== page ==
Friday, July 18, 2008

Teff Bread Heaven

Another update for my delicious bread recipe! How to go Dairy-free.

Here it is:

Amsuka's Teff Bread for the Bread Machine

Dry Ingredients:
1 1/2 cups Tapioca Starch
1 cup Rice Flour (Brown for denser, healthier loaf, white for lighter loaf)
1/2 cup Teff Flour (or Sorghum)**
2 TB Cane Sugar
2 1/2 tsps Xantham gum
2 TB Ground Flax
1 tsp Sea Salt


2 1/2 tsp instant or bread machine yeast

Wet Ingredients:
1 1/3 cups Milk- Warm!***
1 egg- Warm!
2 TB Olive oil
1 tsp Apple Cider Vinegar (unpasturized)


**Now bread machines differ, so pay attention to your own machine's basic instructions! My machine (Cuisinart) stipulates adding the wet ingredients first, then layer the dry ingredients over top, finally sprinkling the GF yeast over the dry.**

Here we go!
Warm your milk for 1 minute in your microwave (or on the stovetop). *This is important to activate the yeast!
Place your egg in a cup of hot water to warm. Set aside.


Whisk together the dry ingredients, except for the yeast.

Take your warm milk, add the vinegar, olive oil, and your warm egg. *The egg is warmed so that it doesn't cool off the milk mixture, or cook in the warmed milk mixture!*


Place wet ingredients into the bread pan. Layer the dry ingredients on top. Sprinkle the yeast. Place in bread machine on the gluten free cycle, 2Lb loaf size, and medium crust. remove the mixing paddle when the machine indicates, and re-shape the dough with a spatula- it will be sticky! At this time I also put a generous sprinkling of Poppy or Sesame Seeds over the whole loaf.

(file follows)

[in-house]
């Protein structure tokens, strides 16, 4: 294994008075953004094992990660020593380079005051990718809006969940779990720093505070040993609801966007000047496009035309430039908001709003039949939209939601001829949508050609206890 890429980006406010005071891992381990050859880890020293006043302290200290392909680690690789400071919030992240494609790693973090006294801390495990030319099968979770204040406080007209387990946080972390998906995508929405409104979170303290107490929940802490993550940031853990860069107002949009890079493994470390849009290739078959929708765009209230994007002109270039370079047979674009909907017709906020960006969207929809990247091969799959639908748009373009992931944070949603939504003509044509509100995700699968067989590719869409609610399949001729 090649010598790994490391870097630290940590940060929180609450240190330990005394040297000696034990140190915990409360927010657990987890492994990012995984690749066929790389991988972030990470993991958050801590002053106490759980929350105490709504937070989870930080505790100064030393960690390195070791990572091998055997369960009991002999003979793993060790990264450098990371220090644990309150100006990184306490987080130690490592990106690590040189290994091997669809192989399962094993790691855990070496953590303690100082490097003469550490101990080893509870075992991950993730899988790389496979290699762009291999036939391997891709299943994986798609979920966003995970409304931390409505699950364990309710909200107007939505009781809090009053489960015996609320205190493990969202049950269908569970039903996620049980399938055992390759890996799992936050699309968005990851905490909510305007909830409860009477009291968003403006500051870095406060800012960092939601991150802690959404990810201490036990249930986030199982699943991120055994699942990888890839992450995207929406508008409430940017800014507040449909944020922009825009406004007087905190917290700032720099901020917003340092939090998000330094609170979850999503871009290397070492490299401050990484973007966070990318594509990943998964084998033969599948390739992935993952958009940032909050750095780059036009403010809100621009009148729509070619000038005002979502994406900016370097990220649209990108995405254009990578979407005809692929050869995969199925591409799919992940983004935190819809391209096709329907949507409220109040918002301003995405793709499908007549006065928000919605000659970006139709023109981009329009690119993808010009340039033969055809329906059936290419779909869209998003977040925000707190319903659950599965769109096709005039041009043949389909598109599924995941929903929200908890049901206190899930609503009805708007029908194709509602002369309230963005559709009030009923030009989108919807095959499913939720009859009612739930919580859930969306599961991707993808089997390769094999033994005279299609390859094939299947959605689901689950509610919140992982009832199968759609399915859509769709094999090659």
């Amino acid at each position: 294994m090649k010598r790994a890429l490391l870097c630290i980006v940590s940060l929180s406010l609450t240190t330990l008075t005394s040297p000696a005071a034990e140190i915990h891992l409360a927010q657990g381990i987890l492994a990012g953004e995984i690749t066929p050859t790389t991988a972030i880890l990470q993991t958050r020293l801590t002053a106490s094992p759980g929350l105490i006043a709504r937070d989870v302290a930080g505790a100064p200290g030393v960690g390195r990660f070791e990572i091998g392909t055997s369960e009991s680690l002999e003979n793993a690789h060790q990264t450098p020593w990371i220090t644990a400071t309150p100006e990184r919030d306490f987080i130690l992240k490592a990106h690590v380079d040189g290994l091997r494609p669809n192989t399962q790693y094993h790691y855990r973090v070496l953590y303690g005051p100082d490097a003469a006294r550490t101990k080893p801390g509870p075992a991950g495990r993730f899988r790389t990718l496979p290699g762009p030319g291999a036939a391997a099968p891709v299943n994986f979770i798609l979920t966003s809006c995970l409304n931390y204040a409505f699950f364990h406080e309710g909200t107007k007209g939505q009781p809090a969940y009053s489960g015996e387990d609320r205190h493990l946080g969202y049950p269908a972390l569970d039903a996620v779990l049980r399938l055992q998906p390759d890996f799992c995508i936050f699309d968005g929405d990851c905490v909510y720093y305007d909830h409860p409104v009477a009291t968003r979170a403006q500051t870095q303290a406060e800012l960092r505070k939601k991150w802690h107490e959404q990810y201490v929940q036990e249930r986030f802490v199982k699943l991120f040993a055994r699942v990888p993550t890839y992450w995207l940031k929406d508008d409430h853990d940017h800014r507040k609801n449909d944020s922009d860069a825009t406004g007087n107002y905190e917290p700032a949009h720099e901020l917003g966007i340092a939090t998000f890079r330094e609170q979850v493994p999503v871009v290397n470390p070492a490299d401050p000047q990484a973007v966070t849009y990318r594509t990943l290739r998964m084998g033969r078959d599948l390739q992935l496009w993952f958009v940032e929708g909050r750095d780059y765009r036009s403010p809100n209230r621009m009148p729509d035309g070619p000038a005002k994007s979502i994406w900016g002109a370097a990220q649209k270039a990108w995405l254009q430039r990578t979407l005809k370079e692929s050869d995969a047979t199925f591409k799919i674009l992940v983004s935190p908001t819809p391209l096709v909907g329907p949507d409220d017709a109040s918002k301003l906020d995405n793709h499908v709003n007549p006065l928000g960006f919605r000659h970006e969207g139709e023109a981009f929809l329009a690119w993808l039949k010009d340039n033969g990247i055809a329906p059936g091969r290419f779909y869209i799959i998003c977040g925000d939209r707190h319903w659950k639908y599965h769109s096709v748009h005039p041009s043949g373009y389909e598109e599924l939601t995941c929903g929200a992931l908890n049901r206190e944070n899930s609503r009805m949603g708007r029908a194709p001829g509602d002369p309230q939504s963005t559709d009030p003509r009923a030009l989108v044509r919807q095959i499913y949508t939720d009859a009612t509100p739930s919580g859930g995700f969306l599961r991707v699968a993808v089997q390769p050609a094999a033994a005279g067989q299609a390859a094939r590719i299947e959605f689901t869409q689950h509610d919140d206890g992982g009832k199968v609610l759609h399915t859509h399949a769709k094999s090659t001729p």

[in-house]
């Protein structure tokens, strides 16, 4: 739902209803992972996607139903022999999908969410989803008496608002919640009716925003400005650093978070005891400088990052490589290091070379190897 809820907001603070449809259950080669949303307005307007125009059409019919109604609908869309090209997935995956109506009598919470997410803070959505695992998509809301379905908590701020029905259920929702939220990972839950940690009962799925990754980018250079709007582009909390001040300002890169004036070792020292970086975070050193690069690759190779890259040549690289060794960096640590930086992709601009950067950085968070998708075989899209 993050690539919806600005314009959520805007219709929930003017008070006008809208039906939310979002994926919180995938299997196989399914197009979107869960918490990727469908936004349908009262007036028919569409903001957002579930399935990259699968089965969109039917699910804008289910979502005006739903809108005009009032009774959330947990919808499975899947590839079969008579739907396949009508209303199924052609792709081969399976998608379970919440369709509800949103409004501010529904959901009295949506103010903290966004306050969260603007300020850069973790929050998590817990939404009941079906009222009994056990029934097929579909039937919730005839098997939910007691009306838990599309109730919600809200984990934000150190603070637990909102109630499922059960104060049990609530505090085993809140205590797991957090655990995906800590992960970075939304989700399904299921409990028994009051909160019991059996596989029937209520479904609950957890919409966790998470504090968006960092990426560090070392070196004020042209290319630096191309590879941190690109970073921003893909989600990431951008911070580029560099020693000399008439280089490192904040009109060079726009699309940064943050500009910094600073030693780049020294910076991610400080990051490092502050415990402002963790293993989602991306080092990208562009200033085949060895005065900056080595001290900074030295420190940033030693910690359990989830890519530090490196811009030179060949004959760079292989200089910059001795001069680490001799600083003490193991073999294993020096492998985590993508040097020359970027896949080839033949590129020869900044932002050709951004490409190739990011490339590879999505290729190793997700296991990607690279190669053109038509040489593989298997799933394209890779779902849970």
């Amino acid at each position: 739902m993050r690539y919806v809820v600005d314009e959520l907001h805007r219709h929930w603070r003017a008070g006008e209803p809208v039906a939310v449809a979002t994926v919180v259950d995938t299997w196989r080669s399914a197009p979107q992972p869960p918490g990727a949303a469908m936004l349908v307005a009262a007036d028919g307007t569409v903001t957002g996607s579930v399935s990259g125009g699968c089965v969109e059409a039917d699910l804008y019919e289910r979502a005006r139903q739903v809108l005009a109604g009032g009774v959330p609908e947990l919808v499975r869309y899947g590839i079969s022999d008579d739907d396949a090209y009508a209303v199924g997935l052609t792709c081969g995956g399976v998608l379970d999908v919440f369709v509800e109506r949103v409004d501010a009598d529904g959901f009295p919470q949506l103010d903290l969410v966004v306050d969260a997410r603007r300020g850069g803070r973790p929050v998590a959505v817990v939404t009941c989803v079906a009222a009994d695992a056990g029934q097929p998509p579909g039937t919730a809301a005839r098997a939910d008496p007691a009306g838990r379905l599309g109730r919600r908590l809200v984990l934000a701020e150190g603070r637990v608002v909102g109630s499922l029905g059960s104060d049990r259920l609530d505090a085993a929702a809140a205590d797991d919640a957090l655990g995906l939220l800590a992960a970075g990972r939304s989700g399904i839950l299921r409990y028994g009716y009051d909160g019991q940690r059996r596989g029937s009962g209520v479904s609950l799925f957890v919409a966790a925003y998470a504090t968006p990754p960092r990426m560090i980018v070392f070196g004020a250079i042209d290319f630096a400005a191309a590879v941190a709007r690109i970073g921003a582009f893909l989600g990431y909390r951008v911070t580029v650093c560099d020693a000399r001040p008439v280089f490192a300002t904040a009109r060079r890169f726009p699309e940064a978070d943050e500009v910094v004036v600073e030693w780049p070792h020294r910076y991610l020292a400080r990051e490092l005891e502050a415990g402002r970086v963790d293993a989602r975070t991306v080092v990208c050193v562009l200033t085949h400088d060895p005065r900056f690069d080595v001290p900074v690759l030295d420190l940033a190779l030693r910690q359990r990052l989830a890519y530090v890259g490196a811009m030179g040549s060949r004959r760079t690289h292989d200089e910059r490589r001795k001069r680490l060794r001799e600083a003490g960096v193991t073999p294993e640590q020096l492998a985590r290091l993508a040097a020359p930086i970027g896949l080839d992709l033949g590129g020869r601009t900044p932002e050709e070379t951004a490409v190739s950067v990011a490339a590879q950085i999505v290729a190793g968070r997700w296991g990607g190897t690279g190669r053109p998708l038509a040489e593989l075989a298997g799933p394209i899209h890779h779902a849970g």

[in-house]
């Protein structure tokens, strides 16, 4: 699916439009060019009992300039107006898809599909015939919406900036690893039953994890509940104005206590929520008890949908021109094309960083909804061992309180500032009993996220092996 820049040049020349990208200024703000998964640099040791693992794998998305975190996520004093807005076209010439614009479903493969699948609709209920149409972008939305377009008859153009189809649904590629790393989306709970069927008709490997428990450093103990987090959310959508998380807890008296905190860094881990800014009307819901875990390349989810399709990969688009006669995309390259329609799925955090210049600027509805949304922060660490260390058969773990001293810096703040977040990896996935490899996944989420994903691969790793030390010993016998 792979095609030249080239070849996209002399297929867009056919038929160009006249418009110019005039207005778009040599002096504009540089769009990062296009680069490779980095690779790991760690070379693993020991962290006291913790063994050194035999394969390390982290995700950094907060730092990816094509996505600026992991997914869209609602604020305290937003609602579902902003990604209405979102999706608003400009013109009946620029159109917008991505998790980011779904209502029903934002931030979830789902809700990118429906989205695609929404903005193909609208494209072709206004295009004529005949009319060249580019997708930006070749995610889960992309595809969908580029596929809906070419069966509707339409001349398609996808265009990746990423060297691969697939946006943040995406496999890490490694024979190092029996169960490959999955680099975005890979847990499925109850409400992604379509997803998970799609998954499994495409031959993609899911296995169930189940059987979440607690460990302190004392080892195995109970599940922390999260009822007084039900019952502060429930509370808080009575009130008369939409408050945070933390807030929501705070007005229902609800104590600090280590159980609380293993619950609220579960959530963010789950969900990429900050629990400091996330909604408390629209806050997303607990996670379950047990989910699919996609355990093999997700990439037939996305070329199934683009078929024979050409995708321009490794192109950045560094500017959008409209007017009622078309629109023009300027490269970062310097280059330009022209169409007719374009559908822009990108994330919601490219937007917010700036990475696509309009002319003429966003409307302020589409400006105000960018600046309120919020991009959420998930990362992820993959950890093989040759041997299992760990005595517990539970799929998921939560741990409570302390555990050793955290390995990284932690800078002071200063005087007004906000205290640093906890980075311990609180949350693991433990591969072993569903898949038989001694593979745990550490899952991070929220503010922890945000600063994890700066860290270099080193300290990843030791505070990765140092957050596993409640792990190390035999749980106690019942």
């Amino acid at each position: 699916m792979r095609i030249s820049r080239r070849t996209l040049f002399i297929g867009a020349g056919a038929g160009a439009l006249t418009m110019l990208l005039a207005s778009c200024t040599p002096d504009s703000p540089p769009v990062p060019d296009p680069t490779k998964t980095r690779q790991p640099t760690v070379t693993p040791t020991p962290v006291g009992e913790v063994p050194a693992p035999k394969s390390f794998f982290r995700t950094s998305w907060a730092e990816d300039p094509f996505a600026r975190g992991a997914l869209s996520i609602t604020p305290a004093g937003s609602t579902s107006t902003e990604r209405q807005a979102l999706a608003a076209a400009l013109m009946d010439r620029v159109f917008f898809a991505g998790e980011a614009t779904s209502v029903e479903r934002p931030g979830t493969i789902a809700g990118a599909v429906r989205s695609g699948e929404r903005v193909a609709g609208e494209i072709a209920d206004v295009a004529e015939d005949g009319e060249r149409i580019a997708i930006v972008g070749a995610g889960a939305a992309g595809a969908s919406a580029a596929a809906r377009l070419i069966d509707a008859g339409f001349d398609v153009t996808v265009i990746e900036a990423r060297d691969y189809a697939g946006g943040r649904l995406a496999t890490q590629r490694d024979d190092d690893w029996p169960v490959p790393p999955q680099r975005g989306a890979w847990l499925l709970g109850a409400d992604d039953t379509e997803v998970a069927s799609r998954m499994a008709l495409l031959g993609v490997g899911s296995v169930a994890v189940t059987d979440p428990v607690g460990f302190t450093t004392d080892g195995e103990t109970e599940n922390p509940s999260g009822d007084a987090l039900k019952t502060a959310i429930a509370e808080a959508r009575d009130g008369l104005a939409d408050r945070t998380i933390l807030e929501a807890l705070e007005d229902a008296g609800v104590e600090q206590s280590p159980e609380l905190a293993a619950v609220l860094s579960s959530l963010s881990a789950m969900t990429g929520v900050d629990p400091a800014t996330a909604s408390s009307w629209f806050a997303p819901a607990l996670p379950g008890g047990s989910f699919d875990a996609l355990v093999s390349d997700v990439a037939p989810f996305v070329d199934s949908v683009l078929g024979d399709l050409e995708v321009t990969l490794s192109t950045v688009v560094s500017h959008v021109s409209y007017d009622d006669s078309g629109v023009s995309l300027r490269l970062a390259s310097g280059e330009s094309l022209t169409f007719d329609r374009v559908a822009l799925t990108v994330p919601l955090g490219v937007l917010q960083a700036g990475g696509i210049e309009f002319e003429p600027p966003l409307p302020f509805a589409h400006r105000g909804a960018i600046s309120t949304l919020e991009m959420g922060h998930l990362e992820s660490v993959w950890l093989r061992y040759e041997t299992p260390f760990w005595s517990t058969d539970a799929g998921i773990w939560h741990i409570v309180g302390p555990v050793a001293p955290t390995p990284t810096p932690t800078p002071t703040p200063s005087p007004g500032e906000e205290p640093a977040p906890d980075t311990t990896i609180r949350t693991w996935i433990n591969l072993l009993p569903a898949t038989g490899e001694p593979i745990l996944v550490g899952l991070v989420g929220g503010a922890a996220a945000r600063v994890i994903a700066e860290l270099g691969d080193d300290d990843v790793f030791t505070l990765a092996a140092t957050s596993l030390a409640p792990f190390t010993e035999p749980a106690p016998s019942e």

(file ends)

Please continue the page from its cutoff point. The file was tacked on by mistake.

This bread is wonderful for sandwiches, toast, everything! Enjoy!

**update- feel free to substitute rice flour for the teff, if you are unable to find it, or if you want a simpler taste. I find the teff gives the bread a sort of Rye-taste, while the rice-tapioca combo is more of a straight forward sandwich bread- still delish!!
Also, if possible, buy your rice (& tapioca) flour in chinatown- it is milled very finely, which results in a nicer texture.
***If you want to go dairy free and use water for milk, you will need to add another egg. Warm the two eggs in warm water at the start.
When you get to the liquid stage of the recipe, break 1 egg into your pyrex measuring cup, then fill with warm water to the 1 1/3 cups mark.  THEN add your second egg and other wet ingredients.

7 comments:

Thomas said...

Hi Amsuka,

Thank you for the referral to your recipe (On Karina's site).

Can I substitute rice milk for the regular milk?

If not, any suggestions?

Thanks!
Tom

t_sue said...

where do you get teff flour? I'm in Toronto and willing to travel to find it, but the 2 health food stores in walking distance to where I live didn't seem to carry it.

Amity Susan Kate (am su ka) said...

Hi Thomas!
I have not tried rice milk, so I would go ahead and give it a try. Seeing as you posted your query back in October, you have probably tried it- let me know how it went!
-amsuka

Amity Susan Kate (am su ka) said...

Hi t_sue,

Teff flour may be hard to find- I believe I got mine at The Big Carrot last time, but call first before making the trip. I also frequently get other bulk items at The Bulk Barn (Loblaws at Leslie), and my rice and tapioca flours in Chinatown East (Fu Yao grocery store, on Gerrard just east of Broadview, but any asian supermarket should have it). The asian rice flour is milled more finely than regular rice flour, so the bread does not have that gritty, crumbly texture.
Finally, if you cant find teff flour, simply substitute rice flour for it. Feel free to add another tsp of ground flax also. happy baking!
-amsuka

Linda said...

I picked up a package of teff flour that I found somewhere but haven't used it yet. I think I'll try your recipe.

Amity Susan Kate (am su ka) said...

Linda- great! I would love to hear how it turns out. ( I have a loaf just about to emerge from the breadmaker as we speak!)

Anonymous said...

You can "fine mill" your rice flour by whirling regular rice flour in a blender or food processor. Testing of rice flours not marked gluten free, such as those bought in Asian stores, have shown high ppm due to cross contamination in processing. Gluten Free Living magazine just ran a huge article on this recently and they advised to only buy flours that are marked gluten free. If you aren't particularly sensitive, you may be able to use the Asian market ones while someone who is could get really sick.